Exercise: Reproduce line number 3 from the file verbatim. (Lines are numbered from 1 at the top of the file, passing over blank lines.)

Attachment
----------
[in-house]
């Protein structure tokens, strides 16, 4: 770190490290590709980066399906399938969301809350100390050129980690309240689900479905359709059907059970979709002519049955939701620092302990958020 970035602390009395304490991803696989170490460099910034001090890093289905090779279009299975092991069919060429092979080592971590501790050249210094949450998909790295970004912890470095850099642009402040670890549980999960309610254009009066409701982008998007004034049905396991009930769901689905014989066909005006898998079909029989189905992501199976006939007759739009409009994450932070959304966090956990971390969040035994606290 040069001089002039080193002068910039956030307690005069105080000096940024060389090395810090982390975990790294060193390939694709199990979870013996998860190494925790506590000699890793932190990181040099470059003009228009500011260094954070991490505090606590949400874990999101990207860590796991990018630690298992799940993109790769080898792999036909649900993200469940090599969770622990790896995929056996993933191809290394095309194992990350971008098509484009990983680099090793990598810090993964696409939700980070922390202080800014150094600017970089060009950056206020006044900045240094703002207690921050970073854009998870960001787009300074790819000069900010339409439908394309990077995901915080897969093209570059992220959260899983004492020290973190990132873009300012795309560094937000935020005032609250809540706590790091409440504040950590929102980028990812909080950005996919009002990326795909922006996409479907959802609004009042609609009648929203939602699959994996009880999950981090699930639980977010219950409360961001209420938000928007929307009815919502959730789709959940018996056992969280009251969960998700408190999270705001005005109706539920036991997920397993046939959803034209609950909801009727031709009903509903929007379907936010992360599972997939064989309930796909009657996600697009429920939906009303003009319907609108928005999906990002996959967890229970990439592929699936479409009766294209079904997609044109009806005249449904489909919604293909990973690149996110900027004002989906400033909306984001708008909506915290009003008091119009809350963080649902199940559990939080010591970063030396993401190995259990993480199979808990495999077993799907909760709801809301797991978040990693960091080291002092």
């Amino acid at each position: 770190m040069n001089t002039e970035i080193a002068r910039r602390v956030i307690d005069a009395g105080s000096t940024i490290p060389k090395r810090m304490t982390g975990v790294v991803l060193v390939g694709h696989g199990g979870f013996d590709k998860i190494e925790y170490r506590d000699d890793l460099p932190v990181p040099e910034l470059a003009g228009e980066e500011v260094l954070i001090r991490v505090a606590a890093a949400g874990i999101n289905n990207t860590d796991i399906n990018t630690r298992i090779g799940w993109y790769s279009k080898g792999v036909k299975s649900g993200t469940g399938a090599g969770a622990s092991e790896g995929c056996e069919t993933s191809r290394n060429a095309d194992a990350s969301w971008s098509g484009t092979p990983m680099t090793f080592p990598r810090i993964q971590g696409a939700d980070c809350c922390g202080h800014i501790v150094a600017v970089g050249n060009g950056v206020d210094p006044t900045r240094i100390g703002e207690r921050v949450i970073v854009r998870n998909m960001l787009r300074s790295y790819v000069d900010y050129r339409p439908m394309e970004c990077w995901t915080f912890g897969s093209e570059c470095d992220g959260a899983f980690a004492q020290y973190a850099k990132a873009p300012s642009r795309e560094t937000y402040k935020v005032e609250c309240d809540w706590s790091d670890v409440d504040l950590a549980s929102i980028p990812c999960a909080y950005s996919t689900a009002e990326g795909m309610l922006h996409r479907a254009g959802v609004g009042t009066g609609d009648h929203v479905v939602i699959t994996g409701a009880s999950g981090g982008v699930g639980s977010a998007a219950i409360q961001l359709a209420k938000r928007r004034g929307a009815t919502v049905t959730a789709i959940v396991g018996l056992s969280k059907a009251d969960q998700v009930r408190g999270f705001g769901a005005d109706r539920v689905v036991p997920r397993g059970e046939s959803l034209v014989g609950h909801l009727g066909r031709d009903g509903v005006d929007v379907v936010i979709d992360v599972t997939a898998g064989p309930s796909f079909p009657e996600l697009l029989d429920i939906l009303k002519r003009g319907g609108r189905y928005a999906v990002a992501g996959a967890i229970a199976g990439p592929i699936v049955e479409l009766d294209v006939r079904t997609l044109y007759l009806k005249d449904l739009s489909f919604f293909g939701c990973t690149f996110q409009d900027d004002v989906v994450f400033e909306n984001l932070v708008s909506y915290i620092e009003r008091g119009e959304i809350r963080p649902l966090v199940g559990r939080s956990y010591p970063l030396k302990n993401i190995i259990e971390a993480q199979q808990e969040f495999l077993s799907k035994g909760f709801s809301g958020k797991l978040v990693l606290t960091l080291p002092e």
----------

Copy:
């Amino acid at each position: 770190m040069n001089t002039e970035i080193a002068r910039r602390v956030i307690d005069a009395g105080s000096t940024i490290p060389k090395r810090m304490t982390g975990v790294v991803l060193v390939g694709h696989g199990g979870f013996d590709k998860i190494e925790y170490r506590d000699d890793l460099p932190v990181p040099e910034l470059a003009g228009e980066e500011v260094l954070i001090r991490v505090a606590a890093a949400g874990i999101n289905n990207t860590d796991i399906n990018t630690r298992i090779g799940w993109y790769s279009k080898g792999v036909k299975s649900g993200t469940g399938a090599g969770a622990s092991e790896g995929c056996e069919t993933s191809r290394n060429a095309d194992a990350s969301w971008s098509g484009t092979p990983m680099t090793f080592p990598r810090i993964q971590g696409a939700d980070c809350c922390g202080h800014i501790v150094a600017v970089g050249n060009g950056v206020d210094p006044t900045r240094i100390g703002e207690r921050v949450i970073v854009r998870n998909m960001l787009r300074s790295y790819v000069d900010y050129r339409p439908m394309e970004c990077w995901t915080f912890g897969s093209e570059c470095d992220g959260a899983f980690a004492q020290y973190a850099k990132a873009p300012s642009r795309e560094t937000y402040k935020v005032e609250c309240d809540w706590s790091d670890v409440d504040l950590a549980s929102i980028p990812c999960a909080y950005s996919t689900a009002e990326g795909m309610l922006h996409r479907a254009g959802v609004g009042t009066g609609d009648h929203v479905v939602i699959t994996g409701a009880s999950g981090g982008v699930g639980s977010a998007a219950i409360q961001l359709a209420k938000r928007r004034g929307a009815t919502v049905t959730a789709i959940v396991g018996l056992s969280k059907a009251d969960q998700v009930r408190g999270f705001g769901a005005d109706r539920v689905v036991p997920r397993g059970e046939s959803l034209v014989g609950h909801l009727g066909r031709d009903g509903v005006d929007v379907v936010i979709d992360v599972t997939a898998g064989p309930s796909f079909p009657e996600l697009l029989d429920i939906l009303k002519r003009g319907g609108r189905y928005a999906v990002a992501g996959a967890i229970a199976g990439p592929i699936v049955e479409l009766d294209v006939r079904t997609l044109y007759l009806k005249d449904l739009s489909f919604f293909g939701c990973t690149f996110q409009d900027d004002v989906v994450f400033e909306n984001l932070v708008s909506y915290i620092e009003r008091g119009e959304i809350r963080p649902l966090v199940g559990r939080s956990y010591p970063l030396k302990n993401i190995i259990e971390a993480q199979q808990e969040f495999l077993s799907k035994g909760f709801s809301g958020k797991l978040v990693l606290t960091l080291p002092e």